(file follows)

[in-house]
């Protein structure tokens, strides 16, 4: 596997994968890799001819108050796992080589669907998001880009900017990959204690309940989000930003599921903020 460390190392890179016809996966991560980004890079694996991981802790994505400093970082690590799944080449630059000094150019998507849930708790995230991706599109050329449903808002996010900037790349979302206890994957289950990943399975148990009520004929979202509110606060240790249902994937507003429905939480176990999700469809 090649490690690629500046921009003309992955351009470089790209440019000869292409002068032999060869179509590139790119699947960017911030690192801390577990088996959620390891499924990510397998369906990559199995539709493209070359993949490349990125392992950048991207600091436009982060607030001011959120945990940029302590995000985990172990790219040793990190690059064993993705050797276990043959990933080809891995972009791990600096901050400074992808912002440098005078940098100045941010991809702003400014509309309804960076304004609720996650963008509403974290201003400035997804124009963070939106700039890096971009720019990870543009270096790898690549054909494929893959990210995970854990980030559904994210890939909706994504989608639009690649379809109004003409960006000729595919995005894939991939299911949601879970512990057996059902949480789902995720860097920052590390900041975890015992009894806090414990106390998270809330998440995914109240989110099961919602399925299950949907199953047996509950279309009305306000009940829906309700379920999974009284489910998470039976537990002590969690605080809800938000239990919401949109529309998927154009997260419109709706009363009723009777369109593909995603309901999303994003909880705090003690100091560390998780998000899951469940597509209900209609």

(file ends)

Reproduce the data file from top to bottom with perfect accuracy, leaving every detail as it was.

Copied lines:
[in-house]
């Protein structure tokens, strides 16, 4: 596997994968890799001819108050796992080589669907998001880009900017990959204690309940989000930003599921903020 460390190392890179016809996966991560980004890079694996991981802790994505400093970082690590799944080449630059000094150019998507849930708790995230991706599109050329449903808002996010900037790349979302206890994957289950990943399975148990009520004929979202509110606060240790249902994937507003429905939480176990999700469809 090649490690690629500046921009003309992955351009470089790209440019000869292409002068032999060869179509590139790119699947960017911030690192801390577990088996959620390891499924990510397998369906990559199995539709493209070359993949490349990125392992950048991207600091436009982060607030001011959120945990940029302590995000985990172990790219040793990190690059064993993705050797276990043959990933080809891995972009791990600096901050400074992808912002440098005078940098100045941010991809702003400014509309309804960076304004609720996650963008509403974290201003400035997804124009963070939106700039890096971009720019990870543009270096790898690549054909494929893959990210995970854990980030559904994210890939909706994504989608639009690649379809109004003409960006000729595919995005894939991939299911949601879970512990057996059902949480789902995720860097920052590390900041975890015992009894806090414990106390998270809330998440995914109240989110099961919602399925299950949907199953047996509950279309009305306000009940829906309700379920999974009284489910998470039976537990002590969690605080809800938000239990919401949109529309998927154009997260419109709706009363009723009777369109593909995603309901999303994003909880705090003690100091560390998780998000899951469940597509209900209609």